“Each year, AWP holds its Annual Conference & Bookfair in a different region of North America in order to celebrate the outstanding authors, teachers, writing programs, literary centers, and small press publishers of that region. The Annual Conference typically features 400 presentations: readings, lectures, panel discussions, and forums plus hundreds of book signings, receptions, dances, and informal gatherings. The conference attracts more than 9,000 attendees and more than 550 publishers. It’s one of the biggest and liveliest literary gatherings in North America.”
That’s from the site for AWP, the huge writing conference that was in Chicago this weekend. I’m now tired and broke and so darn happy and inspired to write.
Here are three reasons to go to AWP:
– It’s a chance to hear a few panel discussions that speak to your interests and aspirations as a writer. I’ve heard panels on everything from how location informs a writer, to how to get an agent, to queer writers in Appalachia.
– The gigantic bookfair takes hours to get through, but each table houses an interesting publication. I left with a totebag full of lit journals that I will read to learn about new writers and places to submit my work.
– This is your chance to have fun with your writing brethren. This could happen when you wind up talking to the person next to you at a panel, dancing at an afterparty, or meeting up with friends out of town. The social aspect is huge and leads to schmoozing, which leads to making connections, which leads to you doing more writing…once the hangover clears up.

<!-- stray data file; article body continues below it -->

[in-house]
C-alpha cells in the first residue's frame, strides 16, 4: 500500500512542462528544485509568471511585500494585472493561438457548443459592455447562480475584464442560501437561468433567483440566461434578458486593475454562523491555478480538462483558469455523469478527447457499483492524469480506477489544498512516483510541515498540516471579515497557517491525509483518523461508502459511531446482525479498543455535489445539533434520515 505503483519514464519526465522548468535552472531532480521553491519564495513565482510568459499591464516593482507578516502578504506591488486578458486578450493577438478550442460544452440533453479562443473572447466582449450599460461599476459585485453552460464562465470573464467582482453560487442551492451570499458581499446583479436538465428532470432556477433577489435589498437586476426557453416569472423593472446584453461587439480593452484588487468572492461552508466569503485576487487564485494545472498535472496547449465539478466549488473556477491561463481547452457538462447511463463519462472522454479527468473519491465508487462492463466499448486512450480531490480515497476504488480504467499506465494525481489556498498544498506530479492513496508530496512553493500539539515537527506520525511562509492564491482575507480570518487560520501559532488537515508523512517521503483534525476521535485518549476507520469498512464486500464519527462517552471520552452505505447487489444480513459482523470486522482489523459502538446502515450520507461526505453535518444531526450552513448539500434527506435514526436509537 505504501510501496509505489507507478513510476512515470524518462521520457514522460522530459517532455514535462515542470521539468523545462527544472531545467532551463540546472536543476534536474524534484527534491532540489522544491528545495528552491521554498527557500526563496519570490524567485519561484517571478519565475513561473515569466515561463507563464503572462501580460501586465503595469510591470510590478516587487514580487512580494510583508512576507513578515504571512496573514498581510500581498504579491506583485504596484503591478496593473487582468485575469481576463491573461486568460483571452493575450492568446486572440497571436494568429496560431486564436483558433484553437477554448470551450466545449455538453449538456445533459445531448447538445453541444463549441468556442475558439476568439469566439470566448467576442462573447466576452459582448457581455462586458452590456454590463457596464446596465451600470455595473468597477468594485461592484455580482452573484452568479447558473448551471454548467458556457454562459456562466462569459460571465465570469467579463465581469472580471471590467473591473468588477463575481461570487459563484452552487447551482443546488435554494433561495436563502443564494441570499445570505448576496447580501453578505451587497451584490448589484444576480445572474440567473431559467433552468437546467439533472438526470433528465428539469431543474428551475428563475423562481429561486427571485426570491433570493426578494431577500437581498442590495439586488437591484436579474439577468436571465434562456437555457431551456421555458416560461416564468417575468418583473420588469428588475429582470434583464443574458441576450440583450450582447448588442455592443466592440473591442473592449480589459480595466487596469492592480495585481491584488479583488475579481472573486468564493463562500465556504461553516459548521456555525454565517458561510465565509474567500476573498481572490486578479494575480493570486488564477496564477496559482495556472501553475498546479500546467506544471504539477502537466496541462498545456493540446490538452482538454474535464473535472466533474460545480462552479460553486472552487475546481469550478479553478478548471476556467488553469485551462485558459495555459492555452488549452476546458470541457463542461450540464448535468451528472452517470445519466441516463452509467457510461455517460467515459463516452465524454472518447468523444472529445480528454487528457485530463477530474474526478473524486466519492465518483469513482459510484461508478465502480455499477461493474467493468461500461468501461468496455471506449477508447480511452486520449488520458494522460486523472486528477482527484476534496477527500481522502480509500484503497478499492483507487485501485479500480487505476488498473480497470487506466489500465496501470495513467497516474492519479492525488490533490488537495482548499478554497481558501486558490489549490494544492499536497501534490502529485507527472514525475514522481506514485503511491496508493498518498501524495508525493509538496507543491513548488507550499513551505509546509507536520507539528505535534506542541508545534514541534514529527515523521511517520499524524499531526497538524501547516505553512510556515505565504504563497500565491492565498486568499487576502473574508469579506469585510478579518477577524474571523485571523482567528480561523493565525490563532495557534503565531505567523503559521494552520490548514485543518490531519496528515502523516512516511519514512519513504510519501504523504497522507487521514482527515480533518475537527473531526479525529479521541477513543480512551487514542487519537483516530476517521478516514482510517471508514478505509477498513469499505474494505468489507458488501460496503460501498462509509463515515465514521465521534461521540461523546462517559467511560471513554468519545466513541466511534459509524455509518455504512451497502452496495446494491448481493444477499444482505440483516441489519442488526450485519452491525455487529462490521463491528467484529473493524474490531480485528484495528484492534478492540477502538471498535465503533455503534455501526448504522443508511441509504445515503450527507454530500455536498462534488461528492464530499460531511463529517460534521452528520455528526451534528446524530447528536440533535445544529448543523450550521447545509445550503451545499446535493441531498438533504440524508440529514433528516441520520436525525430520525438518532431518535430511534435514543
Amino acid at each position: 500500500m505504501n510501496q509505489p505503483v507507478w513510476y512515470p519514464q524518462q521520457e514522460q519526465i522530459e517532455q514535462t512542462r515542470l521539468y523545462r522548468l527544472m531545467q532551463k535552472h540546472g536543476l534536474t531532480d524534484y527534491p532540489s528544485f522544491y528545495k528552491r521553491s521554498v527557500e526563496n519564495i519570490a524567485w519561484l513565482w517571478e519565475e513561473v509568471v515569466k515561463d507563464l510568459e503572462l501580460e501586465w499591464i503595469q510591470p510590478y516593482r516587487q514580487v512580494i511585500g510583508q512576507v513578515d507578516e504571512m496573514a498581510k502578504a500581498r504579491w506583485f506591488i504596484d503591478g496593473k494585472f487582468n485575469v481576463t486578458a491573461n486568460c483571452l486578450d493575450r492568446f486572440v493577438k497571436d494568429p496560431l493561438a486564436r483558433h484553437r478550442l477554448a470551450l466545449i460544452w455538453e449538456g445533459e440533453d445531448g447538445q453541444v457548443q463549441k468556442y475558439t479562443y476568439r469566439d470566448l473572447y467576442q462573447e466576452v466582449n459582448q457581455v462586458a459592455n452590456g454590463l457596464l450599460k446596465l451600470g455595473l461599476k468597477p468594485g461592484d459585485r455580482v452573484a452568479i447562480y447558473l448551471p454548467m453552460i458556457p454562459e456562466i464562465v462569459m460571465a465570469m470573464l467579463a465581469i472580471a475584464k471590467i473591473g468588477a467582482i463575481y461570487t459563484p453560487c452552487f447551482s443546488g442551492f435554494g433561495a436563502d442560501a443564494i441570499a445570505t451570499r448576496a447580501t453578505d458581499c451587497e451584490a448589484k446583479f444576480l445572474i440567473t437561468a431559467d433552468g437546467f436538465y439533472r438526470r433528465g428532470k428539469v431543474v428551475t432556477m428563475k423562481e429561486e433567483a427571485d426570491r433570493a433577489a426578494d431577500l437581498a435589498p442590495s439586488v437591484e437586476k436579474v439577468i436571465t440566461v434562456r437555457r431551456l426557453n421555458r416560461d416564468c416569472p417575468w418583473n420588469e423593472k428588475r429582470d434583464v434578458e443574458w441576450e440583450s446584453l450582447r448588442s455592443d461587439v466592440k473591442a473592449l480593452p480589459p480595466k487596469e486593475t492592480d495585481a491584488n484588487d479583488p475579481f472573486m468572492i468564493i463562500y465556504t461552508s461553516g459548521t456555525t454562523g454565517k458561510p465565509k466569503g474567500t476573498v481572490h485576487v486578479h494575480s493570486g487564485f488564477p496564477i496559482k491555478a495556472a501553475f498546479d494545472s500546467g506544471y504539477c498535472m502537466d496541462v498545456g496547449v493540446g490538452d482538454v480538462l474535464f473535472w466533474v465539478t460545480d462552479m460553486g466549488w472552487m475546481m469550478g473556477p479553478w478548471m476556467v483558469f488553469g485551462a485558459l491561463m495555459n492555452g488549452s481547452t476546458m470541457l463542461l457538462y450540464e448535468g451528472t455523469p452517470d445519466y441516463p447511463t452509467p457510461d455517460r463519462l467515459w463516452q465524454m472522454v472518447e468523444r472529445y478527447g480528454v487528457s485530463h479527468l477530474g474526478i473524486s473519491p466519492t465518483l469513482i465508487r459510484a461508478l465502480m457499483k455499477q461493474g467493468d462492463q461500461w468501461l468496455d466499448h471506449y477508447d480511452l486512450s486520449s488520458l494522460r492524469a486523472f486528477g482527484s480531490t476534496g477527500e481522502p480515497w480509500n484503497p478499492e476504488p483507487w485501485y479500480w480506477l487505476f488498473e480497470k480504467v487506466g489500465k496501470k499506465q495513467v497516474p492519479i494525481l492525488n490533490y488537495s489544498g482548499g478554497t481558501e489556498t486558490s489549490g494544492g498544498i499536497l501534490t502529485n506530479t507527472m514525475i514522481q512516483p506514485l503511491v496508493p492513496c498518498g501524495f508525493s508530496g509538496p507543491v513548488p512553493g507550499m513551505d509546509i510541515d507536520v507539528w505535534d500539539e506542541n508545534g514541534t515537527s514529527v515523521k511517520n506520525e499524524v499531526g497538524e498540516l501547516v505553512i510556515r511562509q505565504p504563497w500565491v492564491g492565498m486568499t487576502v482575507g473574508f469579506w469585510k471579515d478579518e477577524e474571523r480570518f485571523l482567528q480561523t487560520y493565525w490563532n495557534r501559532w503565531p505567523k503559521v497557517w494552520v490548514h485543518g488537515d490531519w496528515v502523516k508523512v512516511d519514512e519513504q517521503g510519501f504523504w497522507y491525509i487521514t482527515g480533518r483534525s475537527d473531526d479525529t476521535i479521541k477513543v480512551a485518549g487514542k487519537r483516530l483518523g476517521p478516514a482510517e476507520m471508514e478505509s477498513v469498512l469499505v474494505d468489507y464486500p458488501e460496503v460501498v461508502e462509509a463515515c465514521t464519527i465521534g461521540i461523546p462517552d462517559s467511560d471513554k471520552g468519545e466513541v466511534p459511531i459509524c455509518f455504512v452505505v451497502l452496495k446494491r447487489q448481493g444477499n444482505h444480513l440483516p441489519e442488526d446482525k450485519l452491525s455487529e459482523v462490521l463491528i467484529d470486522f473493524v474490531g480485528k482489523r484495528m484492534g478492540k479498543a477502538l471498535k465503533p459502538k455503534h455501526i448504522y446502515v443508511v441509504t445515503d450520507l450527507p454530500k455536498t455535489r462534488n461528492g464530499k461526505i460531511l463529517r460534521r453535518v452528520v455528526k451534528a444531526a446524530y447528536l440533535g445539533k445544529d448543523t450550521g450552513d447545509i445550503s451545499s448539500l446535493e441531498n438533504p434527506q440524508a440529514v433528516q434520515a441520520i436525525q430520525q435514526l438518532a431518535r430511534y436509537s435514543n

I wish I had an amazing story about getting a book contract from Charles Willeford‘s ghost, but nothing that concrete happened. I can say that I had a terrific time reading in the beautiful SAIC ballroom as part of the Quickies/Burrow Press event, I got to meet one of my halfie heroes – the Afro-Viking Heidi Durrow, I saw a bunch of out-of-town friends, and I got to bust out my patented dance move, the Sexy Push-Up, at Literature Party. Fun was had, and more importantly, I felt like I was part of something. This was my third AWP. I went to my first during my first year as a grad student at Columbia, and I remember feeling overwhelmed by options. At times, it was inspiring to know that there was so much literature going on, but I remember feeling like I didn’t know where to begin. Over the last couple of years, through being in school at Columbia, I feel like I’ve gotten a better idea of who I am as a writer and what I am looking for in literature and in publishers. And this stronger sense of myself, as gained through school, lead to a great experience at this conference.